Fire, Ambulance, Police?
12 years ago

Well-said Pat.

I, for one, am beginning to be concerned about fire, ambulance and police – and I am a school supporter from WAY back. These are essential services to 100% of our residents and I fear we are beginning to cut way too deep there. Nobody is going to want to announce this on the evening news, but someone needs to consider more carefully the future safety and security of our community.

I firmly believe that the bulk of remaining fat is in the school system, which has been the favored child for long enough. A community cannot survive by schools alone.

Earl E. Byrd
12 years ago

A quick and dirty recap of what was noted in the MWDN article:

1. “It (k-8 plus Algonquin) would also be $800,000 less than what the schools received in fiscal 2011.”

2. “He did say that cuts to the Algonquin Regional High School budget, which increased .55 percent over fiscal 2011, would be nearly impossible.”

Assuming the $800,000 has to come out of K-8, we can reasonably expect that a minimum of $800,000 is coming out of the K-8 allocation for those not requiring special education.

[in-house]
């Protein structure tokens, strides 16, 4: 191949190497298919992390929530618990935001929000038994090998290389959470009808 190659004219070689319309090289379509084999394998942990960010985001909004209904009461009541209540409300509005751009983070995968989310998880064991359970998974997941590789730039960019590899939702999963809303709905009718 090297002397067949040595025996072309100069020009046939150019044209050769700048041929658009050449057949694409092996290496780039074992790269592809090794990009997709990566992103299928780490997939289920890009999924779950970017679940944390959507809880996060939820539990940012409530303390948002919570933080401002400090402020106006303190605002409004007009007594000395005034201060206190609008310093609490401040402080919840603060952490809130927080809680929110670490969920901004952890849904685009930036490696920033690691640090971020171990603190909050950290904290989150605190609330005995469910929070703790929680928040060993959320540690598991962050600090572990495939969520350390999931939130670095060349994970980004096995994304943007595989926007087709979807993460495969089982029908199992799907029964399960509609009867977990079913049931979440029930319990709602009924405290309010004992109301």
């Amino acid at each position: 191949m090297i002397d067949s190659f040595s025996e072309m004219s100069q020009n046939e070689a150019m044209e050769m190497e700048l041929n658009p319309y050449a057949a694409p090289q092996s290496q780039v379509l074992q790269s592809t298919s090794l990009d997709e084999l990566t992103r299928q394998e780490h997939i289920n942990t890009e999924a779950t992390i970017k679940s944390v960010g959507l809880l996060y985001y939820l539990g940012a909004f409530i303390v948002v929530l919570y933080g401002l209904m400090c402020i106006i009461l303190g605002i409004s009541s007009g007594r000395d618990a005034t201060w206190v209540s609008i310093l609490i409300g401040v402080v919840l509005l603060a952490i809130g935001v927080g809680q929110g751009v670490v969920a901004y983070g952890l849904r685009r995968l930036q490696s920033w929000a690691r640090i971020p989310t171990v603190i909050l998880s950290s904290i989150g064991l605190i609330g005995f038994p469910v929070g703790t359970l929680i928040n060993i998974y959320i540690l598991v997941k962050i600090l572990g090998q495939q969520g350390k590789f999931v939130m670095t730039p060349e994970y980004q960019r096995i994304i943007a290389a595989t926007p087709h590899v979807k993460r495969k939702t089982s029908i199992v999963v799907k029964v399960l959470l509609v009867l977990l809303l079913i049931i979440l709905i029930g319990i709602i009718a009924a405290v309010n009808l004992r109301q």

From p. 19 of the warrant article (April 2010) on the Town’s website:

1. K-8 for FY 2011 of $16.5 million of which $11.5 million is for “regular day programs”, and $5 million of which is for “Special education – Chapter 766 (“SPED”).”
This assumes that the SPED allocation does not increase at all. To put that in perspective, fiscal year 2009 SPED was $4.2 million, the FY 2010 budget for SPED was $4.5 million, and the FY 2011 request (which I believe was approved at TM) was $5 million.

For K-8, non-SPED spending we will be down $800,000, or 7% ($800,000 / FY 2011 request of $11.47 million) – at a minimum, and likely more if SPED spending increases in line with the last 2 years (+$400,000 per year).

The K-8 non-SPED population is going to bear the brunt of the proposed budget.

Please don’t attack me for being against SPED. That’s not the case. I know and love some of our SPED students and the funds spent for their benefit are more than justified from an economic and moral perspective.

On a per student basis, the K-8 budget for FY 2010 was $10,419 per student ($16.5 million divided by 1,553 students as of October 2009 in K-8 (p. 169 of the annual report)).

It would be interesting to see how the per student amount compares to other towns.

carrie alpert
12 years ago

I did not get from your crafted email anything but the facts–we all know children who have needs that need to be met in order to access the curriculum. The funds that need to be spent on their access to education are guaranteed by law and rightfully so.

Perhaps we think about charging a materials fee.

Al Hamilton
12 years ago